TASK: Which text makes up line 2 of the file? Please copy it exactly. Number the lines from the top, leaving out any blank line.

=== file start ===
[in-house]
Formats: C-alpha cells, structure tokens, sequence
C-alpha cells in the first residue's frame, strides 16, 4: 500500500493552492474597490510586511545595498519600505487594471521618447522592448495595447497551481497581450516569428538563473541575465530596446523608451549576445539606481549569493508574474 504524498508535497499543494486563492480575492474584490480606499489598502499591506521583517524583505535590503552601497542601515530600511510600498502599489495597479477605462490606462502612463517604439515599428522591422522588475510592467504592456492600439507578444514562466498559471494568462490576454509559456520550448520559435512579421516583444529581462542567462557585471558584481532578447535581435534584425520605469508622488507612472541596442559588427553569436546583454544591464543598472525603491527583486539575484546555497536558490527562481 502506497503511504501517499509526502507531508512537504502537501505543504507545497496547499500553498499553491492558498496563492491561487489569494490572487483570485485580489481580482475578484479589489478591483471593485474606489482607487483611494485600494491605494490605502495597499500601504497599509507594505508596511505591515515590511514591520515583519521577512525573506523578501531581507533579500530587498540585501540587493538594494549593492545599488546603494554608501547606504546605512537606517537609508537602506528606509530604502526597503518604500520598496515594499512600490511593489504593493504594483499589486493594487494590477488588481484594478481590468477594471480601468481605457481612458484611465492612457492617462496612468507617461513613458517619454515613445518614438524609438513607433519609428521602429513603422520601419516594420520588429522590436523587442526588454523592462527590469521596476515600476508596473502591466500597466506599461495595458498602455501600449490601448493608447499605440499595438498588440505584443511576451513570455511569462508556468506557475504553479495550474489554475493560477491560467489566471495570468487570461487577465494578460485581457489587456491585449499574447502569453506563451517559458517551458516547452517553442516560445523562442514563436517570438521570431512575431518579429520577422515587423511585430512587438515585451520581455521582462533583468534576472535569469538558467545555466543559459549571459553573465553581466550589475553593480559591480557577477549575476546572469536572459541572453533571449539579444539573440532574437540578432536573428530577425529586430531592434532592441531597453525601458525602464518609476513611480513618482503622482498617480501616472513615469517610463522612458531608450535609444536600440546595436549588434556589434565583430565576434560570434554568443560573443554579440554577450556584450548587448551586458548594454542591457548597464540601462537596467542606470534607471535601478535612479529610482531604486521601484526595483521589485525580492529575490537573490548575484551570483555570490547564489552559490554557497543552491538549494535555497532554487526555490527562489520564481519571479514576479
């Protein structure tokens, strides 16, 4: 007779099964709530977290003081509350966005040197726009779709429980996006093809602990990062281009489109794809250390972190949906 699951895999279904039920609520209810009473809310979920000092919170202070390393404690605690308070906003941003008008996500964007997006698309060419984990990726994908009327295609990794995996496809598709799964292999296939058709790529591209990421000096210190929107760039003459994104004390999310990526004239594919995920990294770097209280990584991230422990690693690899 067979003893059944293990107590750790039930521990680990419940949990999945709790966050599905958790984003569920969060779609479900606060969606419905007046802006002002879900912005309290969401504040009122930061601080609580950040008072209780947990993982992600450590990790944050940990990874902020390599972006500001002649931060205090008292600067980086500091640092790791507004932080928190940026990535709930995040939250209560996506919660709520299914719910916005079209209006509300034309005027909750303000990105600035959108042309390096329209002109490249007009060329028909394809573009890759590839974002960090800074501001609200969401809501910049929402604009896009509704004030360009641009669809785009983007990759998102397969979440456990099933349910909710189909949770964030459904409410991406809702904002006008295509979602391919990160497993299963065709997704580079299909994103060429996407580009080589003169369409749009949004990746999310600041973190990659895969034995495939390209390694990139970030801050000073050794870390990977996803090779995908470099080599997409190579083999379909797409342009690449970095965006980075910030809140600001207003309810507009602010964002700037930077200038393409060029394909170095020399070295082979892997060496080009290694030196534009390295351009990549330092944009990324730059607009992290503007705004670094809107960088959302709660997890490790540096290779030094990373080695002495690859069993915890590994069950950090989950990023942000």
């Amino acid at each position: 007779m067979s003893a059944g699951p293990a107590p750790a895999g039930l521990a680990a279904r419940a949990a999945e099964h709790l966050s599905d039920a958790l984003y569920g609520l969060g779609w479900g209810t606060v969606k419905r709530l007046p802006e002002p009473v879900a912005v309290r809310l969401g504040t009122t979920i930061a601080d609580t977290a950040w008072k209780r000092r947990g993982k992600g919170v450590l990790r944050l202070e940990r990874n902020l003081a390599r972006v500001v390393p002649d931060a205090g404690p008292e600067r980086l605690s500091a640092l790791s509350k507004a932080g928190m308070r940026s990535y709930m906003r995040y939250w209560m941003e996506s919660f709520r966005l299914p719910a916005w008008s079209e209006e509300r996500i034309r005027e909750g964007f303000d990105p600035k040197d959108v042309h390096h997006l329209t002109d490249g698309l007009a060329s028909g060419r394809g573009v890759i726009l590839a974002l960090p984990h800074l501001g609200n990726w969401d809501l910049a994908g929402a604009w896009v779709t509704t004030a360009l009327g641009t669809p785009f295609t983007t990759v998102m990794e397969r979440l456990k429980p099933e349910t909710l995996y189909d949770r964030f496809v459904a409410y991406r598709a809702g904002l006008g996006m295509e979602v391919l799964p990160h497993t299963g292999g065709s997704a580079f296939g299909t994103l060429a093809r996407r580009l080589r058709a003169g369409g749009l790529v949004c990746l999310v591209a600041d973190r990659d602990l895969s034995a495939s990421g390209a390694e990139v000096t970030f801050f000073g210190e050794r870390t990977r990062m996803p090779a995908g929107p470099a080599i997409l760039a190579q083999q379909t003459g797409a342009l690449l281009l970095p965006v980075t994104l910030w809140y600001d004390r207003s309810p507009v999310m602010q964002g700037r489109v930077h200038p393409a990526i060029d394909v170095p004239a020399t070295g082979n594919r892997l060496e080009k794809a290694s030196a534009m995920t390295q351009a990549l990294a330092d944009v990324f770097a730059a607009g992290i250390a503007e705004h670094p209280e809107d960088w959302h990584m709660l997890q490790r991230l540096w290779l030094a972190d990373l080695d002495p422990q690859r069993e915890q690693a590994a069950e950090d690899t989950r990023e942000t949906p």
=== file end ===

Formats: C-alpha cells, structure tokens, sequence